In today’s competitive global economy, leveraging the best and brightest entrepreneurs—both women and men—is not only the right thing to do but is a win-win for us all. The full and equal participation of women in the economy is essential to Canada's future competitiveness and prosperity. Our economy—and our country—simply cannot reach its full potential if we are leaving people behind.
This Arrangement complements work that Canada undertakes domestically to support gender equality, including leading the Women Entrepreneurship Strategy; legislating pay equity; providing more affordable child care; and addressing gender-based violence.
Difference between a stand-alone Global Trade and Gender Arrangement in Trade and a Trade and Gender chapter in a trade agreement
The Global Trade and Gender Arrangement is similar to a Trade and Gender Chapter as it is designed to assist in removing barriers that women face when participating in trade and proposes various cooperation activities that could take place. Given that the Arrangement is “standalone” however, it is not linked to a specific trade agreement and therefore is open to any interested economies to sign. The Global Trade and Gender Arrangement in Trade represents a strong demonstration of political commitment and good will by those Participants, but it is not enforceable or subject to binding dispute resolution.
Objective of the Global Trade and Gender Arrangement
We expect that over time, the Arrangement will be a force for positive change in our economies and societies by increasing the development of more robust opportunities for women in international trade; and contributing to the promotion of gender considerations on the international stage. We seek for Participants to share information and learn from each other, build knowledge and understanding of the trade and gender nexusand ways to remove domestic and international barriers to women’s participation. We seek that Participants reaffirm their commitments to the Sustainable Development Goals, chiefly Goal 5, which commits to ending all forms of discrimination against all women and girls everywhere and leaving no one behind.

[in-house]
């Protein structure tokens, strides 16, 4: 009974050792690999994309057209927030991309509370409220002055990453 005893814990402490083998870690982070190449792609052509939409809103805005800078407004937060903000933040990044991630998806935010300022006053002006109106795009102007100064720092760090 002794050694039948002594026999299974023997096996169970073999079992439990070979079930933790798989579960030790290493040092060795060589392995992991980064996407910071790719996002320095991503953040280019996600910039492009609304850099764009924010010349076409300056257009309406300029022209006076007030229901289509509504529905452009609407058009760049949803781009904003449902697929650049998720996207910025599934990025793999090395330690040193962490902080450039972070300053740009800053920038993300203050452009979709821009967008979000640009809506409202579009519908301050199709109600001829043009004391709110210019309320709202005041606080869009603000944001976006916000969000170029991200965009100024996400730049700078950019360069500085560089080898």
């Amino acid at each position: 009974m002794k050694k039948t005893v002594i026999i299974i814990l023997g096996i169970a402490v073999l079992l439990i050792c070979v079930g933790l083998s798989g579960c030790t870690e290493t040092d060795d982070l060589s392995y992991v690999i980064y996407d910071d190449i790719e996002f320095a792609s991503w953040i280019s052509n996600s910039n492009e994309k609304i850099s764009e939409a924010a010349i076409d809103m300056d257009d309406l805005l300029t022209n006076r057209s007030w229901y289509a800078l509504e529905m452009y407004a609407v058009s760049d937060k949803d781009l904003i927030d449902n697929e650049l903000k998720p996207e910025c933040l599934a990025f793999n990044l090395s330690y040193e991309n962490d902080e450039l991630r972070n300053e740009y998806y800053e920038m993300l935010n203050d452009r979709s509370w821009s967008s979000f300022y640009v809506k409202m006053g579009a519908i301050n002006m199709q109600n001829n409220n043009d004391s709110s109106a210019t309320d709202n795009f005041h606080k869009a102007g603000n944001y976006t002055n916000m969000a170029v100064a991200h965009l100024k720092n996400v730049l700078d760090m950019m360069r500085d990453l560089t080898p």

Benefits of the Global Trade and Gender Arrangement for women-owned businesses and women workers
The Global Trade and Gender Arrangement recommits to the goal of gender equality in the workplace. It commits Participants to cooperate and share best practices to eliminate discrimination in employment and occupation, including on the basis of sex, pregnancy, possibility of pregnancy, maternity, gender and gender identity, and sexual orientation. For women owned businesses, the Arrangement includes cooperation activities to promote the internationalization of small and medium sized enterprises (SMEs) led by women and the fuller integration of women into the formal economy. The Participants commit to promoting business development services for women and programmes to improve women's digital skills and access to online business tools.
- Date Modified: